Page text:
August has been a stressful and busy month. Cooking my favorite foods is a way to sooth myself.  Two of my favorite vegan soups are recipes from the vegan cleanse I do at least once a year: Fennel Lentil and Ginger Zoodles (I modified the recipe into a soup).

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Ginger Zoodles Soup. LPC

I even got the idea to cook a Haitian soup, or Bouillon, my mom used to make when I was growing up.  It’s basically a beef soup with lots of vegetables including lots of watercress. I initially thought I would make it last weekend, but I spent that time gathering the ingredients from different stores. I’m still in need of a few more items.

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Malanga. LPC

I’ve only made this Haitian soup once since I’ve been living in Texas.  I remembered that I found Malanga at one grocery store in Austin….Fiesta. Malanga is like a potato with a gummy texture….my favorite part of the soup followed by the broth and watercress. I was disappointed by the Malanga selection, but I still picked up a few. I had intended to pick up the watercress from the same store, but they looked more pitiful than the Malanga. I made a trip to Central Market to pick up the watercress.

I learned early on from my mom the importance of marinating meats. The start of a delicious dish is a well seasoned protein. In Cajun and Creole cuisine, there is a trio of flavor called “mirepoix”, which is celery, onion, and bell peppers. I do enjoy that combination, but I believe the “mirepoix” of Haitian cooking is parsley, green onions, and garlic. I make a marinade often that includes, parsley, green onions, garlic, a pepper of some kind (jalepeno, hatch green chili), olive oil, fresh lemon juice, apple cider vinegar, and salt and pepper. I made a large batch enough to marinade my chuck roast and cornish hens.  By Sunday, I decided I’d make the Bouillon the upcoming weekend since I’d gone through so much trouble and still didn’t have all the ingredients. I still need to buy potatoes, plantains, and carrots. On Monday, I eventually put the chuck roast in the freezer.

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Roasted Cornish Hens. LPC

The cornish hens with rice and beans (not pictured) were delicious although I was disappointed I was the only one who ate Sunday dinner. My two teenagers had eaten fast food earlier and I don’t remember my husband’s excuse. However, he made up for it the following days because he did what he said he would do, “Since you made it, I’ll eat it!”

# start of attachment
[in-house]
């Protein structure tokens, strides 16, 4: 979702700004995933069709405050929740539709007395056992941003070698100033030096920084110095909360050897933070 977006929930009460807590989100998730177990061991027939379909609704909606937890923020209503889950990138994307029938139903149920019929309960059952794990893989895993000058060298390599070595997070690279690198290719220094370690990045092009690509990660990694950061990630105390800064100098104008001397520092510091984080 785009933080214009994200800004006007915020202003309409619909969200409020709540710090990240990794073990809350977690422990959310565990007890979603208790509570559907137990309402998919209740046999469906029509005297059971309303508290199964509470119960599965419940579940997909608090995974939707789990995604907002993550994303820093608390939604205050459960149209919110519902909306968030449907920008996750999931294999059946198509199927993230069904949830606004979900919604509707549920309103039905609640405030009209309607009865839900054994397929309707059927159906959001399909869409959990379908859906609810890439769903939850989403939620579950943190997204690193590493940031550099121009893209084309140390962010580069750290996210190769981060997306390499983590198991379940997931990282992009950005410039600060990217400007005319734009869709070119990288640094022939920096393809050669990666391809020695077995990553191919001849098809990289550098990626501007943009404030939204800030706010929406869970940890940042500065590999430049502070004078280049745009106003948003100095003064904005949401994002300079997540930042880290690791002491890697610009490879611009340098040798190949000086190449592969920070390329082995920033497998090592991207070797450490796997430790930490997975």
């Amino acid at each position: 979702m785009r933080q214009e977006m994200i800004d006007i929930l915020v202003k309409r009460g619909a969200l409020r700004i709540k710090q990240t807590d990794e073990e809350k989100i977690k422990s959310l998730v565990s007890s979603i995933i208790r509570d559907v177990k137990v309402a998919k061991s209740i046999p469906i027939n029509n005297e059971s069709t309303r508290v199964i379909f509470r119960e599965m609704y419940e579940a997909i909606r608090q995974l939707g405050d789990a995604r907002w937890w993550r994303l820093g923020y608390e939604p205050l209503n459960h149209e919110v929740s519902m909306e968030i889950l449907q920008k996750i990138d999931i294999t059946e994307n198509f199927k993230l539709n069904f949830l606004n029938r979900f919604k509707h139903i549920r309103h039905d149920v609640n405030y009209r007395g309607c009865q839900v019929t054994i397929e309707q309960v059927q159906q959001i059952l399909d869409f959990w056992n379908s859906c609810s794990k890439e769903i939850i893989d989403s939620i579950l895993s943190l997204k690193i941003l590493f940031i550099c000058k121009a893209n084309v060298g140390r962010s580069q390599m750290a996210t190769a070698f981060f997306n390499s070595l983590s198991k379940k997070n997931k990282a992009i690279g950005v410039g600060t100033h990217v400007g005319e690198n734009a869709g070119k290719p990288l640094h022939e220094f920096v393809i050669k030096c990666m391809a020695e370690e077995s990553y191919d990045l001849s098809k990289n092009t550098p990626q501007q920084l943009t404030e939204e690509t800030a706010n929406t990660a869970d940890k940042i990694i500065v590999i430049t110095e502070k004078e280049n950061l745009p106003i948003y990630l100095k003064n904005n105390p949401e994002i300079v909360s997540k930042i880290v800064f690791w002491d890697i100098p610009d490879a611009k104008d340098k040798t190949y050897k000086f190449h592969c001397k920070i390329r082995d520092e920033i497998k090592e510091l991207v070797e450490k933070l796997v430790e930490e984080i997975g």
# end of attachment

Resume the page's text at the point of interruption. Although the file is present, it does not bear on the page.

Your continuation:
I enjoy cooking and eating delicious and healthy food.  It makes me happy. I also find cooking stress relieving.

I can’t wait to let you know how the Bouillon comes out. I took the marinated chuck out of the freezer to dethaw. I’m looking forward to my Saturday dinner!

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Imperfection Part II

Gem for the week Part II. Let go of the “P” word.

enlightenedsocialworker

Isn’t it interesting how upon learning a new concept, you see it vividly in others, but not necessarily in yourself. Well, that’s not the case this time because I know all too well how perfectionism has played out in my life. I do see it in others too. I’m done with it although this is easier said than done.

  • Perfectionism is a self-destructive and addictive belief system that fuels this primary thought: If I look perfect, live perfectly, and do everything perfectly, I can avoid or minimize the painful feelings of shame, judgement, and blame.  

  • Perfectionism is self-destructive simply because there is no such thing as perfect. Perfection is an unattainable goal. Additionally, perfectionism is more about perception-we want to be perceived as perfect. Again, this is unattainable-there is no way to control perception, regardless of how much time and energy we spend trying.